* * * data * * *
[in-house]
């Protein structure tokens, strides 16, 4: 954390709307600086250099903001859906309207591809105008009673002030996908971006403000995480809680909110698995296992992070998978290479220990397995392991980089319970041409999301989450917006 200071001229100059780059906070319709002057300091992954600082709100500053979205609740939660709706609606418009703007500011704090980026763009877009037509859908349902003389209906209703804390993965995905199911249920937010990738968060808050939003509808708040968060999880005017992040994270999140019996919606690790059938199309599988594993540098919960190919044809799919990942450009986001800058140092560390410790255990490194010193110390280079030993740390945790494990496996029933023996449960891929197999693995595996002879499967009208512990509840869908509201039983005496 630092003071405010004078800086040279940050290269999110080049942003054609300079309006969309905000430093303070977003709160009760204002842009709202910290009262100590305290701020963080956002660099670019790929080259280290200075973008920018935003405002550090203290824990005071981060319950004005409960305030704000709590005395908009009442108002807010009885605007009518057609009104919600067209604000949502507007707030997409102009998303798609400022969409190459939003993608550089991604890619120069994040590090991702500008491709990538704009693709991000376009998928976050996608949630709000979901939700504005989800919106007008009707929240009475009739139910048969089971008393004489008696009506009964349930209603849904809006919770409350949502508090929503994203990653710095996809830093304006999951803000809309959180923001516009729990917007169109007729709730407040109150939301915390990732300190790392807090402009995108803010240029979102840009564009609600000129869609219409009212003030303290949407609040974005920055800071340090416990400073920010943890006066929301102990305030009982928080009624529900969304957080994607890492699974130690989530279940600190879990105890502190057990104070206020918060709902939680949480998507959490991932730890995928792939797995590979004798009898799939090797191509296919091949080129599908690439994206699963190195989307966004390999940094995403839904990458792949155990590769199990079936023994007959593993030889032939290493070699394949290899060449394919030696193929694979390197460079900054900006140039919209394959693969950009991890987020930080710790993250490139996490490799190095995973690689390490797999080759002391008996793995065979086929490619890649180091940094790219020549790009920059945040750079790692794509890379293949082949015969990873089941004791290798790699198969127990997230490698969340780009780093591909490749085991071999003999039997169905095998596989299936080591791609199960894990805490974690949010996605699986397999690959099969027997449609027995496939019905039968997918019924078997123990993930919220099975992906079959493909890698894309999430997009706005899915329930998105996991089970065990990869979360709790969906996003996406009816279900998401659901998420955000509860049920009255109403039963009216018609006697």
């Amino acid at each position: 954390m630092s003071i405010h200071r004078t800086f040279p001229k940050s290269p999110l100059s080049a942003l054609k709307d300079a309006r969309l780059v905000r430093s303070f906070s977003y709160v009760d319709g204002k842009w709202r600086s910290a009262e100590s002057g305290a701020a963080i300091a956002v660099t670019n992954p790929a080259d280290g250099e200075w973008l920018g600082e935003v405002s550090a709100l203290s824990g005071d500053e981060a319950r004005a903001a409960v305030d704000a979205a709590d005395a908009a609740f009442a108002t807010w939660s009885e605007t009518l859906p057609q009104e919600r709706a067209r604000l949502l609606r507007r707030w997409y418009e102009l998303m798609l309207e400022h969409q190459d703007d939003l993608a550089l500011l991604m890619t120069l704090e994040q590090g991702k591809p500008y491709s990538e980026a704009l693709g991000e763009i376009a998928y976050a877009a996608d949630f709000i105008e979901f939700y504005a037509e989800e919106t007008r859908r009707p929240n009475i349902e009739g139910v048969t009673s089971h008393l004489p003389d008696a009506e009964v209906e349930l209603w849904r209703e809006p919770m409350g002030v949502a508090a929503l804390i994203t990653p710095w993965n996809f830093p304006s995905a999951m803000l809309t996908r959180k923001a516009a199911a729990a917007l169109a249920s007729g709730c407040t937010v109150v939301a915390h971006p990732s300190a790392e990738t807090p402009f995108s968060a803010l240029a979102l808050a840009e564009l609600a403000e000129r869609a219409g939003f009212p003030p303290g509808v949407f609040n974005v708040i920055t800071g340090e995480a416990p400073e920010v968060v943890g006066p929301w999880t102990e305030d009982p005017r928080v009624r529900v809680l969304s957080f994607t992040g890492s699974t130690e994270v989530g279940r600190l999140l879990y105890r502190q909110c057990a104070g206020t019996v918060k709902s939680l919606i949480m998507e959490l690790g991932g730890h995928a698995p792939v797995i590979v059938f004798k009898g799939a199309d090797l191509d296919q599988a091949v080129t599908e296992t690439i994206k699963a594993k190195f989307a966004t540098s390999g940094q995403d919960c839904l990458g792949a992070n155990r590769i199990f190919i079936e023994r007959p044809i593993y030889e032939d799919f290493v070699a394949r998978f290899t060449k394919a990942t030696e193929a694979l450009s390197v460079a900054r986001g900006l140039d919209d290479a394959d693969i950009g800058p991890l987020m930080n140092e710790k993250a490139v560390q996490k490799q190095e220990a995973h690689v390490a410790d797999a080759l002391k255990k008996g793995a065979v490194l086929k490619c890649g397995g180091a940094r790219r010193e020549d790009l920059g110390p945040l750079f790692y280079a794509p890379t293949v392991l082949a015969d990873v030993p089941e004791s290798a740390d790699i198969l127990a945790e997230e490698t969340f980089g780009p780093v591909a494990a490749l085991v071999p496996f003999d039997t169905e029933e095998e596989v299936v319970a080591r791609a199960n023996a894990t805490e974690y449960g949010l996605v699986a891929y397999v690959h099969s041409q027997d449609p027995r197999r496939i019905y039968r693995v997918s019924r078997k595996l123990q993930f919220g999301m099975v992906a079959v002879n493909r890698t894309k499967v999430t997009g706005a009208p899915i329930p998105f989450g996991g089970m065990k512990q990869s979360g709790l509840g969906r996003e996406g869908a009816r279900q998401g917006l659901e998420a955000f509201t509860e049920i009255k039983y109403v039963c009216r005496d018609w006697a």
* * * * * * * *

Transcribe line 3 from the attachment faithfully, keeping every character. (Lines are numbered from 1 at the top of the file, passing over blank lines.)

């Amino acid at each position: 954390m630092s003071i405010h200071r004078t800086f040279p001229k940050s290269p999110l100059s080049a942003l054609k709307d300079a309006r969309l780059v905000r430093s303070f906070s977003y709160v009760d319709g204002k842009w709202r600086s910290a009262e100590s002057g305290a701020a963080i300091a956002v660099t670019n992954p790929a080259d280290g250099e200075w973008l920018g600082e935003v405002s550090a709100l203290s824990g005071d500053e981060a319950r004005a903001a409960v305030d704000a979205a709590d005395a908009a609740f009442a108002t807010w939660s009885e605007t009518l859906p057609q009104e919600r709706a067209r604000l949502l609606r507007r707030w997409y418009e102009l998303m798609l309207e400022h969409q190459d703007d939003l993608a550089l500011l991604m890619t120069l704090e994040q590090g991702k591809p500008y491709s990538e980026a704009l693709g991000e763009i376009a998928y976050a877009a996608d949630f709000i105008e979901f939700y504005a037509e989800e919106t007008r859908r009707p929240n009475i349902e009739g139910v048969t009673s089971h008393l004489p003389d008696a009506e009964v209906e349930l209603w849904r209703e809006p919770m409350g002030v949502a508090a929503l804390i994203t990653p710095w993965n996809f830093p304006s995905a999951m803000l809309t996908r959180k923001a516009a199911a729990a917007l169109a249920s007729g709730c407040t937010v109150v939301a915390h971006p990732s300190a790392e990738t807090p402009f995108s968060a803010l240029a979102l808050a840009e564009l609600a403000e000129r869609a219409g939003f009212p003030p303290g509808v949407f609040n974005v708040i920055t800071g340090e995480a416990p400073e920010v968060v943890g006066p929301w999880t102990e305030d009982p005017r928080v009624r529900v809680l969304s957080f994607t992040g890492s699974t130690e994270v989530g279940r600190l999140l879990y105890r502190q909110c057990a104070g206020t019996v918060k709902s939680l919606i949480m998507e959490l690790g991932g730890h995928a698995p792939v797995i590979v059938f004798k009898g799939a199309d090797l191509d296919q599988a091949v080129t599908e296992t690439i994206k699963a594993k190195f989307a966004t540098s390999g940094q995403d919960c839904l990458g792949a992070n155990r590769i199990f190919i079936e023994r007959p044809i593993y030889e032939d799919f290493v070699a394949r998978f290899t060449k394919a990942t030696e193929a694979l450009s390197v460079a900054r986001g900006l140039d919209d290479a394959d693969i950009g800058p991890l987020m930080n140092e710790k993250a490139v560390q996490k490799q190095e220990a995973h690689v390490a410790d797999a080759l002391k255990k008996g793995a065979v490194l086929k490619c890649g397995g180091a940094r790219r010193e020549d790009l920059g110390p945040l750079f790692y280079a794509p890379t293949v392991l082949a015969d990873v030993p089941e004791s290798a740390d790699i198969l127990a945790e997230e490698t969340f980089g780009p780093v591909a494990a490749l085991v071999p496996f003999d039997t169905e029933e095998e596989v299936v319970a080591r791609a199960n023996a894990t805490e974690y449960g949010l996605v699986a891929y397999v690959h099969s041409q027997d449609p027995r197999r496939i019905y039968r693995v997918s019924r078997k595996l123990q993930f919220g999301m099975v992906a079959v002879n493909r890698t894309k499967v999430t997009g706005a009208p899915i329930p998105f989450g996991g089970m065990k512990q990869s979360g709790l509840g969906r996003e996406g869908a009816r279900q998401g917006l659901e998420a955000f509201t509860e049920i009255k039983y109403v039963c009216r005496d018609w006697a």